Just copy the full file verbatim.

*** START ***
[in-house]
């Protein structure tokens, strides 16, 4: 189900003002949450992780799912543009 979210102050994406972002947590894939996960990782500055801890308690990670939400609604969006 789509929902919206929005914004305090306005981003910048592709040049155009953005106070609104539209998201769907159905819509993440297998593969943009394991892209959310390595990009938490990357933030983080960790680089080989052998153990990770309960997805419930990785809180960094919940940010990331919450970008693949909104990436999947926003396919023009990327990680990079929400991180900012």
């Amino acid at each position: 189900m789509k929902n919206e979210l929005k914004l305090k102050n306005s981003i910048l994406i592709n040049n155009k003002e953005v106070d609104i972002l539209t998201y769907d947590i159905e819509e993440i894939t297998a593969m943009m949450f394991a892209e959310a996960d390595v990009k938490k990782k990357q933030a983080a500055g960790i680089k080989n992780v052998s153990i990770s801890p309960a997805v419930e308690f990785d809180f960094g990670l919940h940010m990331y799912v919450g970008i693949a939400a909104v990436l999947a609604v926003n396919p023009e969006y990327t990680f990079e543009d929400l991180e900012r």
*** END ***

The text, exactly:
[in-house]
């Protein structure tokens, strides 16, 4: 189900003002949450992780799912543009 979210102050994406972002947590894939996960990782500055801890308690990670939400609604969006 789509929902919206929005914004305090306005981003910048592709040049155009953005106070609104539209998201769907159905819509993440297998593969943009394991892209959310390595990009938490990357933030983080960790680089080989052998153990990770309960997805419930990785809180960094919940940010990331919450970008693949909104990436999947926003396919023009990327990680990079929400991180900012």
């Amino acid at each position: 189900m789509k929902n919206e979210l929005k914004l305090k102050n306005s981003i910048l994406i592709n040049n155009k003002e953005v106070d609104i972002l539209t998201y769907d947590i159905e819509e993440i894939t297998a593969m943009m949450f394991a892209e959310a996960d390595v990009k938490k990782k990357q933030a983080a500055g960790i680089k080989n992780v052998s153990i990770s801890p309960a997805v419930e308690f990785d809180f960094g990670l919940h940010m990331y799912v919450g970008i693949a939400a909104v990436l999947a609604v926003n396919p023009e969006y990327t990680f990079e543009d929400l991180e900012r």